Our world is full of noise. We hear the literal voices of people around us. We listen to massive amounts of media – music, TV, podcasts. And we have been become addicted. As soon as we get in an elevator, wait in a line, or have a hint of quiet, we pull out our cell phones and end the silence by clicking on apps. Perhaps the great and terrible invention of this technological age is the eradication of silence. Forget driving and texting; I live in New York City, people can’t even walk without checking their phones.
Why are we so averse to silence? What is it about the quiet that terrifies us so? Yesterday, I went to a bar to say farewell to a coworker. I was sitting in the middle of the table and two conversations happened, splitting the table right down the middle. And I was on the fault line! It took about two seconds before I felt weird and found myself reaching for my phone to rescue me.
The default setting of our minds is simple: protect what is there. Patterns. Consistency. Comfort and familiarity. The noise helps us do that even as it becomes part of the pattern itself.
The reason we accepted all the noise is for this very reason. We wanted to drown out the silence. We want to hush the quiet. Just as the best place to be alone is often in a crowd, sometimes the best way to drown out a voice is through a flood of voices.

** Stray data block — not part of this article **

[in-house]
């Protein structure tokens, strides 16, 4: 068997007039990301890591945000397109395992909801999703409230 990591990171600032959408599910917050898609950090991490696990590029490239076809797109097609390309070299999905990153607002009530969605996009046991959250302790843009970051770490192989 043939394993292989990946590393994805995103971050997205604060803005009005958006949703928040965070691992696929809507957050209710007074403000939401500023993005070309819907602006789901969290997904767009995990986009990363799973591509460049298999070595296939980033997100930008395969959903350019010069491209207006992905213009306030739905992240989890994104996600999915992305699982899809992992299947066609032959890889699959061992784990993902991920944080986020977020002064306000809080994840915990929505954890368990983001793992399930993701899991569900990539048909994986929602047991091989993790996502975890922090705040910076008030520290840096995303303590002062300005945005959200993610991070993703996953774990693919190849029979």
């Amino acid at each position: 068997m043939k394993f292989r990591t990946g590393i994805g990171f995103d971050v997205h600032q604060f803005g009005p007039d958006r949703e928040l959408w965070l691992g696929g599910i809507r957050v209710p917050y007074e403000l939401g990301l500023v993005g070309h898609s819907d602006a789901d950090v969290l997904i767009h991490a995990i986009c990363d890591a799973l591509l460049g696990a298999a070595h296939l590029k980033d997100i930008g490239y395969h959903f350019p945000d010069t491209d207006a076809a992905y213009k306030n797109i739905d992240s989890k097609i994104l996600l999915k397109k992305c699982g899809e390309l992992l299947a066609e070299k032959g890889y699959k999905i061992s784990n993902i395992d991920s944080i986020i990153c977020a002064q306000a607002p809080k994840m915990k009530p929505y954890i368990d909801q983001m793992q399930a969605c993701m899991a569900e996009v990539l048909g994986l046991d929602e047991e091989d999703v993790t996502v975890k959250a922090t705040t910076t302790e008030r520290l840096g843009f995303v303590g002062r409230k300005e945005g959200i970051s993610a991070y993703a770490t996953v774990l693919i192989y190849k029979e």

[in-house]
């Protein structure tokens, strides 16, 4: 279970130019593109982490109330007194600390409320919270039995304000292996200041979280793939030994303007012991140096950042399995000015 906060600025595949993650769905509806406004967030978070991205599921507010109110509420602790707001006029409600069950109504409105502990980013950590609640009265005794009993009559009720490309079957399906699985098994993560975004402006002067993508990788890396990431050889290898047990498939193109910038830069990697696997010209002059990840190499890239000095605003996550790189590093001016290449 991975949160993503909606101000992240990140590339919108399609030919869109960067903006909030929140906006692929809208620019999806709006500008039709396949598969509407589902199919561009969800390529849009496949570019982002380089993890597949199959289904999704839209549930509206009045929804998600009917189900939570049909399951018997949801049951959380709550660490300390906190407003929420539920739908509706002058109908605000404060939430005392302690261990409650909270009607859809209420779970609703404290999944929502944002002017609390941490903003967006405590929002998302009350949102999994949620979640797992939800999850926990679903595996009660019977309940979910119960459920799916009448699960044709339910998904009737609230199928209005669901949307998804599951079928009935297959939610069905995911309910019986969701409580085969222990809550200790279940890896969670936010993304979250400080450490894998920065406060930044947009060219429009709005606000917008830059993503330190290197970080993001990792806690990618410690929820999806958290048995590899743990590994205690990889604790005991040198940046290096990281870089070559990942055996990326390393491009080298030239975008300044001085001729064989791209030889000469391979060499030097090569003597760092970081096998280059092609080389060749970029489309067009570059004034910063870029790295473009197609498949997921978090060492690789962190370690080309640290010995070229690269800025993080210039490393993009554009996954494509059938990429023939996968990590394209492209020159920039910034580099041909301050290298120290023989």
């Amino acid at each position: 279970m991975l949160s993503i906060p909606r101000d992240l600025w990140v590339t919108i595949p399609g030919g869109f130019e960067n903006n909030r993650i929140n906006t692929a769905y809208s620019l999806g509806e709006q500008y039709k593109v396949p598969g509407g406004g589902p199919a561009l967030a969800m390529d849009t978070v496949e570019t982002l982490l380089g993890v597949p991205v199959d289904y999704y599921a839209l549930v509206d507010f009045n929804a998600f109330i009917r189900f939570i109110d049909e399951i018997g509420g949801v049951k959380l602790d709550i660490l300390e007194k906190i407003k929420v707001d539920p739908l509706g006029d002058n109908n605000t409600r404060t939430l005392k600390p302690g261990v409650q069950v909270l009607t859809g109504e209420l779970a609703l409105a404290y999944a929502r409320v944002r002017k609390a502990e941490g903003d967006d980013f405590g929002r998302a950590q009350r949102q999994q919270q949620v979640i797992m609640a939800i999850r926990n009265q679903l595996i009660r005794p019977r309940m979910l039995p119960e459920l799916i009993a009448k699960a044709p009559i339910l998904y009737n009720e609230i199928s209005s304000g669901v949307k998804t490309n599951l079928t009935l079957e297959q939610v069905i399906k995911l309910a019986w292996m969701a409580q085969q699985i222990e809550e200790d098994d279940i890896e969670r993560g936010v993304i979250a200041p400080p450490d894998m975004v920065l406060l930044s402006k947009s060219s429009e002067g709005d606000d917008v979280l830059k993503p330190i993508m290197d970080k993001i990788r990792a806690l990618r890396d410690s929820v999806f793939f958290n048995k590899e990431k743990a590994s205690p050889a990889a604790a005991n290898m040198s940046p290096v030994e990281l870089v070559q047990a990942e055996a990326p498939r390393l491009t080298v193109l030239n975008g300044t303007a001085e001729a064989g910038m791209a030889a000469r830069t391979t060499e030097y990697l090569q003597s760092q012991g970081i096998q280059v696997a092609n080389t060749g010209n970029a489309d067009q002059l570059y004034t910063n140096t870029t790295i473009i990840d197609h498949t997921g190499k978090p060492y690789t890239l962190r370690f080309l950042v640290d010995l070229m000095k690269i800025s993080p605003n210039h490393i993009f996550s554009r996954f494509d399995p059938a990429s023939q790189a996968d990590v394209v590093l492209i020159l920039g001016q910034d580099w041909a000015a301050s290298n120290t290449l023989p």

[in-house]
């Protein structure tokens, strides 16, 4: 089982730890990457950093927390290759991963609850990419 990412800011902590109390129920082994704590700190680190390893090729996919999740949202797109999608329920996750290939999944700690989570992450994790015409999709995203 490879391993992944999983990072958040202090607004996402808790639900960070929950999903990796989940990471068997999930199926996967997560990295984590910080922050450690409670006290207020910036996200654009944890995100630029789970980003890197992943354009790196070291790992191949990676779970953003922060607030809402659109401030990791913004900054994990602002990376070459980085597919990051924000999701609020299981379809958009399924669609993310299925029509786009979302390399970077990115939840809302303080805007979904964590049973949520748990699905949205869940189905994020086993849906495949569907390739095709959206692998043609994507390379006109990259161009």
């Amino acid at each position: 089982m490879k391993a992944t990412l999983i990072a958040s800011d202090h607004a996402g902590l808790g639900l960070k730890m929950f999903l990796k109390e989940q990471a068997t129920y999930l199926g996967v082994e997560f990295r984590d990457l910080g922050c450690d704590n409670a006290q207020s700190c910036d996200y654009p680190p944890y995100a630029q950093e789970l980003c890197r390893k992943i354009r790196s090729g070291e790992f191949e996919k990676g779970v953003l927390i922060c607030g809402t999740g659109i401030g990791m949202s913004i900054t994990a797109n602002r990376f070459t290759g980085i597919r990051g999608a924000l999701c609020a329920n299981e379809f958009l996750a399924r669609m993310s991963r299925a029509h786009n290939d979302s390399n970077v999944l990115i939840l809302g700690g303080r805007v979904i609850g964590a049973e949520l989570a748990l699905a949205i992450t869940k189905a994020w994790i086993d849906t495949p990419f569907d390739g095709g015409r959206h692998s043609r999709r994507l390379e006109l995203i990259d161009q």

What happens in the absence of these patterns? Discomfort. Challenge. Growth. If we stand in that elevator without checking our phone, we have to think about something. We have to think about how uncomfortable we feel and why we might be feeling so strange.
Pursuing silence is beneficial because it makes room for us to consider what matters. To come to new conclusions. To innovate new ways of being. Silence is a mirror. The noise clouds the mirror so that we don’t have to look at ourselves.
The Shout of Silence
Paradoxically, we long for the quiet. This is why city people love nature. We like the quiet when we can control and maintain it. And there is nothing wrong with that – at first.
Silence speaks to us with an ominous, transcendent, and mysterious kind of clarity. The silence shouts at us. He screams at us to remember our dreams. Or to remember who we are or what matters or what we promised.
Silence is a weapon. It allows us to check in with ourselves, to evaluate what matters and what needs to be changed.
Silence is the only inroad to peace. IN a world obsessed with productivity, we need quiet, stillness, silence, in order to rest. To rejuvenate our soul. To give our ears and our anxieties a break!
Fear keeps us from progress. Fear shackles us. And our fear of awkward pauses has led to rampant defensiveness, aggression, and partisanship in this world. We don’t know how to talk to each other, what team we are on, what really matters to us, or who we really are – individually or collectively.
We are dying. Humanity is literally, metaphorically, and spiritually wasting away. Our values have corroded. We are melting away, merging into the noise like a moth to a bug-zapper or Odysseus to the siren’s call.
Silence can save us. Quiet. Discomfort. Questions. Listening. The secret to getting back on track as an individual and as a society is not being heard but hearing. Not speaking but listening. Not more noise on the pile, but more silence in our hearts, minds, and souls.